Investors searching for signs of inflation this earnings season may be pleased to hear that a few names are emerging as the beneficiaries of rising prices. For companies with pricing power, a little inflation is a good thing. That's not the case for those that aren't able to raise prices quickly enough. This earnings season has offered a chance to hear what kind of pressures companies are experiencing. "They have talked about rising costs...and how they expect to raise pricing to pass through that cost," said Ohsung Kwon, U.S. equity strategist at Bank of America. Kwon said the percolating inflation in costs is not a surprise, and it parallels the warning that was in macro producer price inflation data. In the 12 months through March, the producer price index rose 4.2% , the biggest year-on-year increase since September 2011. Kwon said it is showing up in the earnings reports of industrials, materials and consumer staples companies so far. Positive developments for some For some industries, higher costs can be turned into a positive that can help margins expand. Credit Suisse strategists say so far this quarter, S & P 500 companies reporting earnings have seen margins come in 23% above expectations. So far, since many financial companies have reported, those gains have been lifted by the big margin gains in that sector, which were 100% above expectations. "We are absolutely seeing companies cite higher prices as a headwind for profits, but when we look through the actual results companies are reporting, we are not seeing that being detrimental this quarter, relative to what analysts were expecting," said Patrick Palfrey, senior equity strategist and co-head of quantitative research at Credit Suisse. "I do think in inflationary pressures, we are cycling through a difficult comparison," he said. "But as we move over the course of the next year, inflation should ease relative to comparisons." Executives at PPG Industries, for example, talked about cost pressures during their earnings conference call. They said they had anticipated higher costs and were already raising prices. But they also see the rise in some costs as peaking. "Our view of raw materials as they are, we hope, at the high watermark at this point, that will carry somewhat into Q3. We are seeing in some spot outages that we expect will continue through part of April and into May," said PPG chief financial officer Vince Morales. "We expect these raw materials to have normal seasonal patterns," he added. "And our pricing in different businesses by segment will differ. But certainly, in the second half and its entirety, we'll definitely offset raw materials is our expectation." Procter & Gamble also said it was experiencing higher prices. Commodity costs will be up $125 million this year, a number that was expected to be flat. Freight is also higher at $200 million, up from its previous full year outlook of $100 million. The consumer goods company said it will raise prices in September to combat higher costs. The increases in baby products, feminine hygiene and others will vary by brand and are expected in the mid- to high- single digits range. But Citigroup analysts downgraded its stock to neutral , saying that rising commodities will hurt the company's margins in the interim and it could face "incremental pressure" and results could be "bumpy" in the next several quarters. Winners emerge amid rising prices Bank of America's Kwon said another sector that could be vulnerable to inflationary costs is consumer discretionary, including stores and restaurants. Those industries are reopening and restocking, and will need workers. It is yet to be seen, but Kwon said the surge in demand for workers could contribute to rising labor costs. He does not expect to see evidence of labor inflation right away, though it may show up later in the year. Bank of America strategists created a list of companies that should do well in the recovery and benefit from reflation. The companies on their list were rated as "buy" by the bank's research team and were also considered for their valuation. These stocks "appear poised to benefit from both the recovery (exposed to re-opening/services spending or capex) and reflation themes (inflation beneficiary with pricing power or margin drivers). " The list includes The Walt Disney Co. , which the analysts say should benefit from pent-up demand for its theme parks. The entertainment giant has already been able to raise the price of its streaming Disney+, even though the service is less than two years old. Principal Financial Group was another name that could benefit, as life insurers have a positive correlation to inflation. "The liability side of the balance sheet tends to be fixed while the asset side is able to compound to those liabilities more quickly. Within PFG, its retail life book is most levered to this theme," Bank of America noted. Another pick is Marriott International , which can charge higher room rates as demand increases. Axalta Coating Systems , a coatings producer, is in an industry that has pricing power and a fragmented customer base. Railroad Union Pacific is another inflation beneficiary, since it can raise prices as shipping by rail is cheaper than truck transportation. The industry also has easy comparables to last year, when volumes fell more than 20%. Union Pacific earnings and revenues missed estimates, due to weather related challenges, but it reaffirmed its outlook on improving economic conditions. The stock fell post-earnings, but was higher Friday. Broadcom also made the list because it has some of the best pricing power in the tech industry, the analysts note. They say it should benefit from the reopening of enterprise spending and 5G.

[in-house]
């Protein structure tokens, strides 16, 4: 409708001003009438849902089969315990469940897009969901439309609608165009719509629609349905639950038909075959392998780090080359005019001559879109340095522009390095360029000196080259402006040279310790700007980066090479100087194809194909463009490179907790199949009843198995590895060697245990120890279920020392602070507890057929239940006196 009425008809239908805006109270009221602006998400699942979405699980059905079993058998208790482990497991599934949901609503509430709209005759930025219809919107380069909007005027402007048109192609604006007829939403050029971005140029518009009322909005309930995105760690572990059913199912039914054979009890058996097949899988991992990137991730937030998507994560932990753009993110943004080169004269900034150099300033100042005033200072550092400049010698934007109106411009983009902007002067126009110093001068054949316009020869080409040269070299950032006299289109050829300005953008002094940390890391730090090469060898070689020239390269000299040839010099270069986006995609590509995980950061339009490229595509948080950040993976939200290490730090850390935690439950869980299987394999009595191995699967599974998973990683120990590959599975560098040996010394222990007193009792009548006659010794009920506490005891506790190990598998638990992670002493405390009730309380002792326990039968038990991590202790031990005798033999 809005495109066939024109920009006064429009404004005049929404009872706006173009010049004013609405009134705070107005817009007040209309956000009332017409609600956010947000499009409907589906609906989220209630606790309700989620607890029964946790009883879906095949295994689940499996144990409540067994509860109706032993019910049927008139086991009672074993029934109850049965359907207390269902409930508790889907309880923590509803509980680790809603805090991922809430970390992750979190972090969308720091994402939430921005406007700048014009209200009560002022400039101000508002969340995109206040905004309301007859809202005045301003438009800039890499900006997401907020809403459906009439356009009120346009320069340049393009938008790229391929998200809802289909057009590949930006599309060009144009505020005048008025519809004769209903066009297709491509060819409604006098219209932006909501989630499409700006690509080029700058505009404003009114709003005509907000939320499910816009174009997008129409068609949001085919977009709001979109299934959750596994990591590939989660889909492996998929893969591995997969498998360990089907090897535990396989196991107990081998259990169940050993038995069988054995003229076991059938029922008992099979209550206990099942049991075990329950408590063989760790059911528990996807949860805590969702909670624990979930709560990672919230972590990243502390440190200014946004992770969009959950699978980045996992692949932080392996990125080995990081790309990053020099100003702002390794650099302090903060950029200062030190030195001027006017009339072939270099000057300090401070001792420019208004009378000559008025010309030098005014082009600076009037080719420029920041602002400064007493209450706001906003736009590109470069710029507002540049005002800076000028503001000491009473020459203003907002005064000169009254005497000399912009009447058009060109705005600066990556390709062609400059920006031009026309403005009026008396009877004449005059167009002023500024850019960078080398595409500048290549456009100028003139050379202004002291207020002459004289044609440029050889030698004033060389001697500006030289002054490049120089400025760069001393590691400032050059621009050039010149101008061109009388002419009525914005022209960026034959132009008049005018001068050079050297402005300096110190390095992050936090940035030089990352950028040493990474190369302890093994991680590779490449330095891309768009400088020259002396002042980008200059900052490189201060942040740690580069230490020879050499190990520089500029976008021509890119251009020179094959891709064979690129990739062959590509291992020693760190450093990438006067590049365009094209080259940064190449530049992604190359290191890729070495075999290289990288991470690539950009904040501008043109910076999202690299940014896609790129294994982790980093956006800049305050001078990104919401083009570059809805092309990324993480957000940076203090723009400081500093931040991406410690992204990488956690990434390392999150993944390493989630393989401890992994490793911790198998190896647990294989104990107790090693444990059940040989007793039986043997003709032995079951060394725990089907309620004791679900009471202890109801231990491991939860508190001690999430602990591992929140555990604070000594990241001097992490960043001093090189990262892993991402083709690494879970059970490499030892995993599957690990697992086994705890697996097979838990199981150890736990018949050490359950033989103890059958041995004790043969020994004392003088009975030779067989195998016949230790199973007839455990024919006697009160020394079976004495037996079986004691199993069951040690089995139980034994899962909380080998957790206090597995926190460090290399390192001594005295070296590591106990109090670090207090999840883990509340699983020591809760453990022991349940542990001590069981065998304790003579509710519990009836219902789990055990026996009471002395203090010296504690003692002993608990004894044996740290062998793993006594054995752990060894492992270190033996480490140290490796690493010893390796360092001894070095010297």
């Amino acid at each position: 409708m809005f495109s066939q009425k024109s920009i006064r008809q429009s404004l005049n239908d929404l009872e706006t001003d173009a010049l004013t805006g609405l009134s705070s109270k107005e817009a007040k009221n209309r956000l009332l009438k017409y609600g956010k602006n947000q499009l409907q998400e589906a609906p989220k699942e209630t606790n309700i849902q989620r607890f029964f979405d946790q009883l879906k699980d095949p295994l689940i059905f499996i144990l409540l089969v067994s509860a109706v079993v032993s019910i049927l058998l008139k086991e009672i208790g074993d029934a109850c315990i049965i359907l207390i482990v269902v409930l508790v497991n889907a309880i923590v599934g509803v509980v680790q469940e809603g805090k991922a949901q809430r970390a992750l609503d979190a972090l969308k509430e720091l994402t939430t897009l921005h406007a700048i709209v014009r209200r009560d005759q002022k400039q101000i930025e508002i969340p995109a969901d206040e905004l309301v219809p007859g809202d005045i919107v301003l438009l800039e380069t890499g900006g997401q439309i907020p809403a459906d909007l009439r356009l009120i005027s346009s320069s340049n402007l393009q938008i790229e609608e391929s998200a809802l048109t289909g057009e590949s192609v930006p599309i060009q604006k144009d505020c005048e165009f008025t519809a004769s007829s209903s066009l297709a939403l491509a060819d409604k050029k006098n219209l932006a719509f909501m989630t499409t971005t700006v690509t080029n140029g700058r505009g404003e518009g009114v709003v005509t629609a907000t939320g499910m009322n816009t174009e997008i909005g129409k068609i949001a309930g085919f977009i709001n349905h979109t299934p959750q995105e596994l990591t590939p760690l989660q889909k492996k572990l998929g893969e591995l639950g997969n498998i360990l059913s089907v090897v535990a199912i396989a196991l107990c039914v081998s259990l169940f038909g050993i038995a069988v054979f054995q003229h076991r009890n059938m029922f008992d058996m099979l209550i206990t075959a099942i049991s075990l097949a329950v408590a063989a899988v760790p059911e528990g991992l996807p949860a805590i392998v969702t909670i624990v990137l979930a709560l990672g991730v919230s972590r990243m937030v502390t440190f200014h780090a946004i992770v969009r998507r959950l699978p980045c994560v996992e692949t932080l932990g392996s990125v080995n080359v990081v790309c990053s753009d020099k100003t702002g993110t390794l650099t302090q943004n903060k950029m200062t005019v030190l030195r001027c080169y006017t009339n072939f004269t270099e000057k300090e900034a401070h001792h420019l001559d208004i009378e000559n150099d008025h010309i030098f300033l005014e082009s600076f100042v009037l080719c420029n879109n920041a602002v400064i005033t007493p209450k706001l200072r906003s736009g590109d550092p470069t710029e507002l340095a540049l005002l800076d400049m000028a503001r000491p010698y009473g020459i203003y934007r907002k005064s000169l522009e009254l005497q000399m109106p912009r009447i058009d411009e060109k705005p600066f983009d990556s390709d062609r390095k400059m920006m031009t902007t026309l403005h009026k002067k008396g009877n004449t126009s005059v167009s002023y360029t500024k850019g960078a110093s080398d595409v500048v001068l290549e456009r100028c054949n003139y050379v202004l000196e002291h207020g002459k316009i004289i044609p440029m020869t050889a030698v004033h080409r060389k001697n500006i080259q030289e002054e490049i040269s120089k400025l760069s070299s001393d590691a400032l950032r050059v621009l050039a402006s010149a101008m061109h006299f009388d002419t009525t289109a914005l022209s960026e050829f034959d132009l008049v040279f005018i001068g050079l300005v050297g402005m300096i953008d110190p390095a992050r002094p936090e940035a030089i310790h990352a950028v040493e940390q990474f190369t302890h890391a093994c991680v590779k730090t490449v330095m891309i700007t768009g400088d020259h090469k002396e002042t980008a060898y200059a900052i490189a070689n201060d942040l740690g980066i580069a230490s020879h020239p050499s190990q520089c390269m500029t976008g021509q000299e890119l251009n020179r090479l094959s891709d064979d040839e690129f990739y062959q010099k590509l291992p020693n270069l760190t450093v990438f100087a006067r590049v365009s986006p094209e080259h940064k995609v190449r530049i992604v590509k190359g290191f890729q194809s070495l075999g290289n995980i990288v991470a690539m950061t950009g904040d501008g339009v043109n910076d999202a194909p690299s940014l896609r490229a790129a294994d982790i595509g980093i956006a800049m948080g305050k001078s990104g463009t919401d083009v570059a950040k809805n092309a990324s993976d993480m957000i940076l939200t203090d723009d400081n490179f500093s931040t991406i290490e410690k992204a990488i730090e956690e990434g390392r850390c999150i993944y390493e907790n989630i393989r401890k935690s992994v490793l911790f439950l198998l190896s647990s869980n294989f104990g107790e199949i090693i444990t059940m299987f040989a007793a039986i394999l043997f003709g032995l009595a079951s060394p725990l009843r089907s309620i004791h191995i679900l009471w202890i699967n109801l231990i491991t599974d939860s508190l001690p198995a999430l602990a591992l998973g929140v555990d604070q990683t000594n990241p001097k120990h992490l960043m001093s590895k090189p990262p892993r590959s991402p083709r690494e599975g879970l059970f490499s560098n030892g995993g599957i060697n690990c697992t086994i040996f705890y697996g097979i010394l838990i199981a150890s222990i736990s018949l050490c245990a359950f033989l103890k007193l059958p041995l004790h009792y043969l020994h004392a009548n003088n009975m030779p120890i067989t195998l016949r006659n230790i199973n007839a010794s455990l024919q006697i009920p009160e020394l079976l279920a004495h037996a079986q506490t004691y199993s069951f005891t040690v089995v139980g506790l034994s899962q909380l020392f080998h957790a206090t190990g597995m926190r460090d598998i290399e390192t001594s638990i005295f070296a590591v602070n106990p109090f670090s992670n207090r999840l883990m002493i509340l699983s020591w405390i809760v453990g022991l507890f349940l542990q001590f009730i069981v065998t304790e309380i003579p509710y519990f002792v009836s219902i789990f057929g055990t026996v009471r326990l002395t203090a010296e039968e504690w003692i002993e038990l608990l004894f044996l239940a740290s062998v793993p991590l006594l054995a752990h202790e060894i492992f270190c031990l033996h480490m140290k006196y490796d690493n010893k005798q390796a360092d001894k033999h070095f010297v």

A container is lifted off of a cargo ship at the Port of Oakland in Oakland, California, on Tuesday, March 23, 2021.
David Paul Morris | Bloomberg | Getty Images
Investors searching for signs of inflation this earnings season may be pleased to hear that a few names are emerging as the beneficiaries of rising prices.
For companies with pricing power, a little inflation is a good thing. That's not the case for those that aren't able to raise prices quickly enough. This earnings season has offered a chance to hear what kind of pressures companies are experiencing.
"They have talked about rising costs...and how they expect to raise pricing to pass through that cost," said Ohsung Kwon, U.S. equity strategist at Bank of America.